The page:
by Dianna Booher
Face-to-face and phone communication is fading fast from our everyday experience. We work, love, and live now by writing—Facebook posts, tweets, LinkedIn messages, Google+ posts, blogs, white papers, website copy, emails, sales proposals, activity reports, résumés, job offerings, performance reviews, reports, and recommendations.
The good news: Great writing skills will give you the edge for career advancement. Having made authorship my life’s work for three decades and having presented hundreds of business writing and technical writing workshops during the same span, I’ve discovered these distinct differentiators between good and great business writers:
Good writers may organize, draft, think, reorganize—in whatever way works best for each project. They may end with a well-written document, but it may take them a while to do so.
Great writers have a repeatable system. They typically spend more time thinking about their writing than actually drafting.
2. Word Choice
Good writers select clear words. They avoid ambiguous phrasing that has different meanings for different people.
Great writers choose precise words. They tickle the ear with eloquent phrasing so that their sentences beg to be reread.
Good writers get to the point.
Great writers get to the point—but they never sacrifice clarity for the sake of brevity.
Good writers consider grammar important; they want to get things right. They know when sentences sound right.
Great writers understand the link between grammar and clarity; they insist on getting the grammar right. They know the rules—and which “rules” are only style matters.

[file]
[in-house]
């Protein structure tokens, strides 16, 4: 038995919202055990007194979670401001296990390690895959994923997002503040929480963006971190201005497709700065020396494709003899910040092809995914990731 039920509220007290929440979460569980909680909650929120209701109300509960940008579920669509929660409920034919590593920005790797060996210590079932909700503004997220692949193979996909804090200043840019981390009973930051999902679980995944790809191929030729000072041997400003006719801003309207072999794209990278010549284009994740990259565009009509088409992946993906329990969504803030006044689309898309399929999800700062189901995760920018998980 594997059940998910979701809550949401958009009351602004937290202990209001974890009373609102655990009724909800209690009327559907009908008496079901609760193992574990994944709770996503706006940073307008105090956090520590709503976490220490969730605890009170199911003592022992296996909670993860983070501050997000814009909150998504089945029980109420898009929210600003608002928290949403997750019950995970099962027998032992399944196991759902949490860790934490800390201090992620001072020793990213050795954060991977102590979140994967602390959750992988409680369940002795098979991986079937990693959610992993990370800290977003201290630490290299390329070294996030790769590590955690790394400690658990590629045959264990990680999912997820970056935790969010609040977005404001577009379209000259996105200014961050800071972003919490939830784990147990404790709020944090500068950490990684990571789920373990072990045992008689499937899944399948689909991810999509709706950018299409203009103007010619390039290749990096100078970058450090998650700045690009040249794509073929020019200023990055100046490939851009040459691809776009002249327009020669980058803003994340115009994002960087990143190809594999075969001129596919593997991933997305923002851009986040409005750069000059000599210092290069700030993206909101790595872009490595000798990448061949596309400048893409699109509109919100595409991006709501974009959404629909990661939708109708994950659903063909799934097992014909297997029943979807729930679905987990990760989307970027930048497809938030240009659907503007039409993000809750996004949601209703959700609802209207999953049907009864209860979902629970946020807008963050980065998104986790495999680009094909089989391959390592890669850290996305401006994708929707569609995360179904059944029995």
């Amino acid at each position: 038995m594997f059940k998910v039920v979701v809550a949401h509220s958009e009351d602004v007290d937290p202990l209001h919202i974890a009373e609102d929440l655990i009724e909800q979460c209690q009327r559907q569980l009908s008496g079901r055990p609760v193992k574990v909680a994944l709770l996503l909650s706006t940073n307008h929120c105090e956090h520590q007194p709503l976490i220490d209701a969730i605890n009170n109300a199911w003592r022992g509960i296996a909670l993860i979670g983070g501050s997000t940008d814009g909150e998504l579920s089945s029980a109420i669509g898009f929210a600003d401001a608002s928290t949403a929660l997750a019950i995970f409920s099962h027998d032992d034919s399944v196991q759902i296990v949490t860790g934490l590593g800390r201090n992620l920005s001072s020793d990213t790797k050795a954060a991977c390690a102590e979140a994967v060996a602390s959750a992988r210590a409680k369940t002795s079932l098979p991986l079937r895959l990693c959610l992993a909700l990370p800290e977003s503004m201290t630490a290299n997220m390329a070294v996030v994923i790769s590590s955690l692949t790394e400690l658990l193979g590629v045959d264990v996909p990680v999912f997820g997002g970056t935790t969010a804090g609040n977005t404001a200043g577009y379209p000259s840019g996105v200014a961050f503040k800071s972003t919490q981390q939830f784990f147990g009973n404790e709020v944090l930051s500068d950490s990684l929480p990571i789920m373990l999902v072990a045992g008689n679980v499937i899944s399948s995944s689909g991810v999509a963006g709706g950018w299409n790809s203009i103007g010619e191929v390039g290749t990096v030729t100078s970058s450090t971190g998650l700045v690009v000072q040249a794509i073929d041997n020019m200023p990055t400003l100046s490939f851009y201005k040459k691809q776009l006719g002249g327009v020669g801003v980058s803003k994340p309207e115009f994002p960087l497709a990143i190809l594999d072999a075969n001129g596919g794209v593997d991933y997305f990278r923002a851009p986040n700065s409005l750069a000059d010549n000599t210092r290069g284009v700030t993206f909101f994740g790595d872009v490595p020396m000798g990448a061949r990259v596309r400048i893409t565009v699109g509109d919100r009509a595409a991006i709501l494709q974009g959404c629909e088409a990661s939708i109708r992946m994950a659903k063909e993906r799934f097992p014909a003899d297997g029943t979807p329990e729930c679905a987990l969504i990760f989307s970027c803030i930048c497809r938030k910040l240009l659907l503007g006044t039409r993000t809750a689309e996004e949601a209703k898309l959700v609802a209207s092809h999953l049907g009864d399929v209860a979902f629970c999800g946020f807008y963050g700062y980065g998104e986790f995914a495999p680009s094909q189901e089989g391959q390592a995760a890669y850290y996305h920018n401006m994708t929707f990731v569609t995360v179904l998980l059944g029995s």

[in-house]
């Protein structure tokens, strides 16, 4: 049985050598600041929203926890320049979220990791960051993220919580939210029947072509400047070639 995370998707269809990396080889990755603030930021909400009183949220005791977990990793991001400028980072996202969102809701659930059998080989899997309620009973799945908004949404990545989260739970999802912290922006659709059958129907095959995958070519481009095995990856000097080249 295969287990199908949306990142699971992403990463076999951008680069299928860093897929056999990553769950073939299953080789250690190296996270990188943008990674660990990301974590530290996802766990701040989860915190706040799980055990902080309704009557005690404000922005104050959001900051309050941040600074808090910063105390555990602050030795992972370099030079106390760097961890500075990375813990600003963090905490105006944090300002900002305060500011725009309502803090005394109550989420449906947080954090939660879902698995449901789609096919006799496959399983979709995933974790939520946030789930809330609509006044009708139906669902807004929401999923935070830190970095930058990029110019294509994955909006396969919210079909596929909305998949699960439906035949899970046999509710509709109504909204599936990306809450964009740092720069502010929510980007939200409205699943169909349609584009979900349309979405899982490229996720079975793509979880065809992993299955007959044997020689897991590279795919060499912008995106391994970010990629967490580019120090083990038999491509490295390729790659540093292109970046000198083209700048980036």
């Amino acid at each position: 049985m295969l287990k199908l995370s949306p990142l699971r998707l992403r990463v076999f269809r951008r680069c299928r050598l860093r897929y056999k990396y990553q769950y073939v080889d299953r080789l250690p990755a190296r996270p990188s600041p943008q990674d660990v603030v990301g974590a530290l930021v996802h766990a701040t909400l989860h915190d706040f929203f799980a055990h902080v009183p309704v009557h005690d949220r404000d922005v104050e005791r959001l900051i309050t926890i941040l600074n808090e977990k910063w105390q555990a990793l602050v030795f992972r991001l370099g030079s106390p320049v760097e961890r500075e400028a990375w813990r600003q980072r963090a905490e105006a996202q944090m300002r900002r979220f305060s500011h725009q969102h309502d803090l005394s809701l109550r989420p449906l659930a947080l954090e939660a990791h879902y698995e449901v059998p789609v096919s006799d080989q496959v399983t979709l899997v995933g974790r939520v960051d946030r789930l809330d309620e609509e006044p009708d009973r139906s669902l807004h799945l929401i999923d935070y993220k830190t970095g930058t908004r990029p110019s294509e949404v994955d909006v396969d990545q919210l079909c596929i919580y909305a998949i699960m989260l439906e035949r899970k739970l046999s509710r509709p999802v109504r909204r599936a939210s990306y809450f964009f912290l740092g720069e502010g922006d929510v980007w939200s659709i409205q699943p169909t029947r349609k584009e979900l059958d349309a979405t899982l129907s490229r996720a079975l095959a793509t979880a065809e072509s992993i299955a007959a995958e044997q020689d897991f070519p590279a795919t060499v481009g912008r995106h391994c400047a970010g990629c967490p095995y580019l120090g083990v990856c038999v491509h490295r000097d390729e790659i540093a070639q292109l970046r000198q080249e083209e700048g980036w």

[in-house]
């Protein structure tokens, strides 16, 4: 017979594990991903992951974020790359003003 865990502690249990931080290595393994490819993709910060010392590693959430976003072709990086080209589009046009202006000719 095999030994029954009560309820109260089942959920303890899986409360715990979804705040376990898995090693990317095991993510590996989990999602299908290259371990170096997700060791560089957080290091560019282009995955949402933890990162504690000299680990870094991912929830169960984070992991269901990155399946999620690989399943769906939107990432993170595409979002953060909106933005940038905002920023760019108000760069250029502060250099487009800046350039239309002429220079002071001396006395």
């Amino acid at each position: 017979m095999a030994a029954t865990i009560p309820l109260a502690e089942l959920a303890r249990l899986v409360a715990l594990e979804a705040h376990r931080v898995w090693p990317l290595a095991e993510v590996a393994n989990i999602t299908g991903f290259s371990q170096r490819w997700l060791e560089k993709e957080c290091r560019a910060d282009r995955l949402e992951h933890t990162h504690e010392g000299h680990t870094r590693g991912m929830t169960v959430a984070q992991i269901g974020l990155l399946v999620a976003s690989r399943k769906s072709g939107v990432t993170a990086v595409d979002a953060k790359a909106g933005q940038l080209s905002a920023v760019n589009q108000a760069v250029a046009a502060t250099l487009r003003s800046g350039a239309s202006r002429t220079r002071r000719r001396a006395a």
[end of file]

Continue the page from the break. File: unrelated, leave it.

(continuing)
Good writers convey their message (even a sensitive email about a negative situation) in a clear, straightforward style.
Great writers communicate their message in a clear, straightforward style—but with an upbeat, conversational warmth.
Good writers edit their work to spot weaknesses.
Great writers rarely trust themselves to edit their own work. They welcome other opinions.
So let me paraphrase Ben Franklin as I sum up: Either do something worth writing about or write well about something you’re doing.
Can you add other differentiators in the “Comments” section below?
© 2013 Dianna Booher. Booher Consultants, a communications training firm, works with business leaders and organizations to increase effectiveness through better oral, written, interpersonal, and enterprise-wide communication. Founder Dianna Booher is the author of 46 books, published in 26 languages. Her latest titles include Creating Personal Presence: Look, Talk, Think, and Act Like a Leader and Communicate With Confidence! The Revised and Expanded Edition. www.Booher.com